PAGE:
Aim: To assess the quality of care of patients beginning corticosteroid therapy with respect to bone protection.
Methods: Practicing rheumatologists in Australia were approached countrywide to recruit patients beginning corticosteroid therapy under their care. Use of bone-active medications in the ensuing year was recorded prospectively. Baseline and follow-up bone mineral density and fracture data were collected.
Results: Ninety-two patients (64% female) were enrolled by 18 rheumatologists. Seven patients reported a medical history of osteoporosis and 14 had already sustained a low-trauma fracture. The median corticosteroid dose at commencement of therapy was 20 mg of prednisone. Bone-active medications were commenced in 47% of patients within 3 months of commencing steroid therapy. These included calcium supplements (33%), vitamin D supplements (21%), hormone replacement therapy (11%), selective estrogen receptor antagonists (5%) and bisphosphonates (15%). Calcium and vitamin D supplementation usually accompanied bisphosphonate therapy. Median change in bone mineral density at the lumbar spine was −0.20 SD units over 12 months (range: −1.16–0.70, P = 0.007), and at the hip −0.10 SD units over 12 months (range −1.66–0.93, P = 0.24). There were 21 new fractures in 13 patients over the study period, with a vertebral fracture incidence of 0.16 per patient year. Of those patients taking bisphosphonate therapy, two had incident low-trauma fractures but there was no significant change in bone mineral density at the hip or spine.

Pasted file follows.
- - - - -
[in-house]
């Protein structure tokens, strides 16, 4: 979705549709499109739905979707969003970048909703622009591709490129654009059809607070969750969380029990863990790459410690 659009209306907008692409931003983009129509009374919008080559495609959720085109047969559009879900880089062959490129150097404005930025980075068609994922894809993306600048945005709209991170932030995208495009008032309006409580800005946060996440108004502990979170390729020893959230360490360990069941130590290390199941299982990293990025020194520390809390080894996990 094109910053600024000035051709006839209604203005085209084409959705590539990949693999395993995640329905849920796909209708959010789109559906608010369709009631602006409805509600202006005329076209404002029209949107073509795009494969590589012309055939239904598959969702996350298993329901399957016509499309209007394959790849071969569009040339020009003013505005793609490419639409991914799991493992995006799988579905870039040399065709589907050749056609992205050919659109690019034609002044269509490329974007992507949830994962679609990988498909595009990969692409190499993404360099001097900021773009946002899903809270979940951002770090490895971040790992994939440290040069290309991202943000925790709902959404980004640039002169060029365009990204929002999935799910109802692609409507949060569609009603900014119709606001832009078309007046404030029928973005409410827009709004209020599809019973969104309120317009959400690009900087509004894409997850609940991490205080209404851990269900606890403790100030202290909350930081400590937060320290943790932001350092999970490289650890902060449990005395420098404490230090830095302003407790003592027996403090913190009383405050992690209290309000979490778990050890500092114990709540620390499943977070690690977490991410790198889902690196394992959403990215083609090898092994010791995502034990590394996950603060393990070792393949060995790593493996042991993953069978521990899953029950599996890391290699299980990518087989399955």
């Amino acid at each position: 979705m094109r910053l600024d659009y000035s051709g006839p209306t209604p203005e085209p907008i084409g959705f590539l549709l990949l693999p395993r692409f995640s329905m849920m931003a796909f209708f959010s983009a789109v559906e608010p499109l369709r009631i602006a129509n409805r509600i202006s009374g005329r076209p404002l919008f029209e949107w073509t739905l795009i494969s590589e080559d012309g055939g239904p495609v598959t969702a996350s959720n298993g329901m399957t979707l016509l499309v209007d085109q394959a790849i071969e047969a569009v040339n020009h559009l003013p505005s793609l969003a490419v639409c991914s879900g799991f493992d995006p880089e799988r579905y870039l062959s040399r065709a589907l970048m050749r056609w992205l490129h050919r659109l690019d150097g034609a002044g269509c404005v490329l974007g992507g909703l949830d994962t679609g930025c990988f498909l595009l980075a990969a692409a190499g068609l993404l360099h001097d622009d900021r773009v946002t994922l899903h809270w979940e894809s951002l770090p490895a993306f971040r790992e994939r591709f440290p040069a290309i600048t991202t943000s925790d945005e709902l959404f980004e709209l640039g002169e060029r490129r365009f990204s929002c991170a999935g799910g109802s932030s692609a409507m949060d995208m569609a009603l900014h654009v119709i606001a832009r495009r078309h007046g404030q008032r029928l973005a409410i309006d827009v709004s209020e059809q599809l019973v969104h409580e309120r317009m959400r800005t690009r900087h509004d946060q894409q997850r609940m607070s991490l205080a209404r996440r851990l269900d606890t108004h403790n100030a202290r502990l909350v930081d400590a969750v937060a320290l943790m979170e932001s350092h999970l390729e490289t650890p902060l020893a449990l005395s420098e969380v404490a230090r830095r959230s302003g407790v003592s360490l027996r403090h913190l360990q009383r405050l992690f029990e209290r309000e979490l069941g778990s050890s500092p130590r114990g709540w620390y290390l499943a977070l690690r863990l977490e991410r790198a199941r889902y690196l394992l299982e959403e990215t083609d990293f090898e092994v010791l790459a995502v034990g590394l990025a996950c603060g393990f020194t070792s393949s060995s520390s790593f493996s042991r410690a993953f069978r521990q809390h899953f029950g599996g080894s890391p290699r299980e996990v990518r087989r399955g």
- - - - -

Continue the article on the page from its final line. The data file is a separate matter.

Conclusions: Rheumatologists in Australia appear informed about the need for bone-active medications in patients who are commencing steroid therapy. However there remains room for improved awareness, as is seen by the low use of bisphosphonates.